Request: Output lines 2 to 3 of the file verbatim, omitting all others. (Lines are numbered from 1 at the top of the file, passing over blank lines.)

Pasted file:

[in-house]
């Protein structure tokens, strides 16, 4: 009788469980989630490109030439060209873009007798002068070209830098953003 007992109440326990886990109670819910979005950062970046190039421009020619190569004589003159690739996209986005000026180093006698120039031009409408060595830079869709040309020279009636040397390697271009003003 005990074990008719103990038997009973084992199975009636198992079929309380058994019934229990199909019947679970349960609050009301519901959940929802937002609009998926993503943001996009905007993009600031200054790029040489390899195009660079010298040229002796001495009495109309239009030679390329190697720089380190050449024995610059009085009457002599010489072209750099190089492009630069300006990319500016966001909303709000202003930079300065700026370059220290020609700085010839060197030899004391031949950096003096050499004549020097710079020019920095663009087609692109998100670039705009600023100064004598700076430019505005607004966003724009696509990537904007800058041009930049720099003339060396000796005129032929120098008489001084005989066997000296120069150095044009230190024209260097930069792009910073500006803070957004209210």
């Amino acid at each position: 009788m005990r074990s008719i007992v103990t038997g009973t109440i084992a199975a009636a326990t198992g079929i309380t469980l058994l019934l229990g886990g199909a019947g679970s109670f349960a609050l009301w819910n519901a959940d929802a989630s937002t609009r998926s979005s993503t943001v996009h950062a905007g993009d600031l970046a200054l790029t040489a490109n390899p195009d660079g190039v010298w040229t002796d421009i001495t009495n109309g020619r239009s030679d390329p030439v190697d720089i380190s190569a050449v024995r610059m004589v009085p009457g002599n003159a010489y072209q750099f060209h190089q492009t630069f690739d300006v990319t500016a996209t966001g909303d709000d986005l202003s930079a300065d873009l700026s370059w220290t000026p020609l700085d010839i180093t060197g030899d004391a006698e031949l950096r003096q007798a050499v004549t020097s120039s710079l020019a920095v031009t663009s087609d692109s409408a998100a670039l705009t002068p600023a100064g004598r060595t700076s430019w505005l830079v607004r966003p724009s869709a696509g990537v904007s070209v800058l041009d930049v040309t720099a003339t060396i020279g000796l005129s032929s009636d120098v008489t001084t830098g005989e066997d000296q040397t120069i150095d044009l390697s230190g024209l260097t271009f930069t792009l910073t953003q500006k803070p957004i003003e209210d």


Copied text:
């Protein structure tokens, strides 16, 4: 009788469980989630490109030439060209873009007798002068070209830098953003 007992109440326990886990109670819910979005950062970046190039421009020619190569004589003159690739996209986005000026180093006698120039031009409408060595830079869709040309020279009636040397390697271009003003 005990074990008719103990038997009973084992199975009636198992079929309380058994019934229990199909019947679970349960609050009301519901959940929802937002609009998926993503943001996009905007993009600031200054790029040489390899195009660079010298040229002796001495009495109309239009030679390329190697720089380190050449024995610059009085009457002599010489072209750099190089492009630069300006990319500016966001909303709000202003930079300065700026370059220290020609700085010839060197030899004391031949950096003096050499004549020097710079020019920095663009087609692109998100670039705009600023100064004598700076430019505005607004966003724009696509990537904007800058041009930049720099003339060396000796005129032929120098008489001084005989066997000296120069150095044009230190024209260097930069792009910073500006803070957004209210």
């Amino acid at each position: 009788m005990r074990s008719i007992v103990t038997g009973t109440i084992a199975a009636a326990t198992g079929i309380t469980l058994l019934l229990g886990g199909a019947g679970s109670f349960a609050l009301w819910n519901a959940d929802a989630s937002t609009r998926s979005s993503t943001v996009h950062a905007g993009d600031l970046a200054l790029t040489a490109n390899p195009d660079g190039v010298w040229t002796d421009i001495t009495n109309g020619r239009s030679d390329p030439v190697d720089i380190s190569a050449v024995r610059m004589v009085p009457g002599n003159a010489y072209q750099f060209h190089q492009t630069f690739d300006v990319t500016a996209t966001g909303d709000d986005l202003s930079a300065d873009l700026s370059w220290t000026p020609l700085d010839i180093t060197g030899d004391a006698e031949l950096r003096q007798a050499v004549t020097s120039s710079l020019a920095v031009t663009s087609d692109s409408a998100a670039l705009t002068p600023a100064g004598r060595t700076s430019w505005l830079v607004r966003p724009s869709a696509g990537v904007s070209v800058l041009d930049v040309t720099a003339t060396i020279g000796l005129s032929s009636d120098v008489t001084t830098g005989e066997d000296q040397t120069i150095d044009l390697s230190g024209l260097t271009f930069t792009l910073t953003q500006k803070p957004i003003e209210d």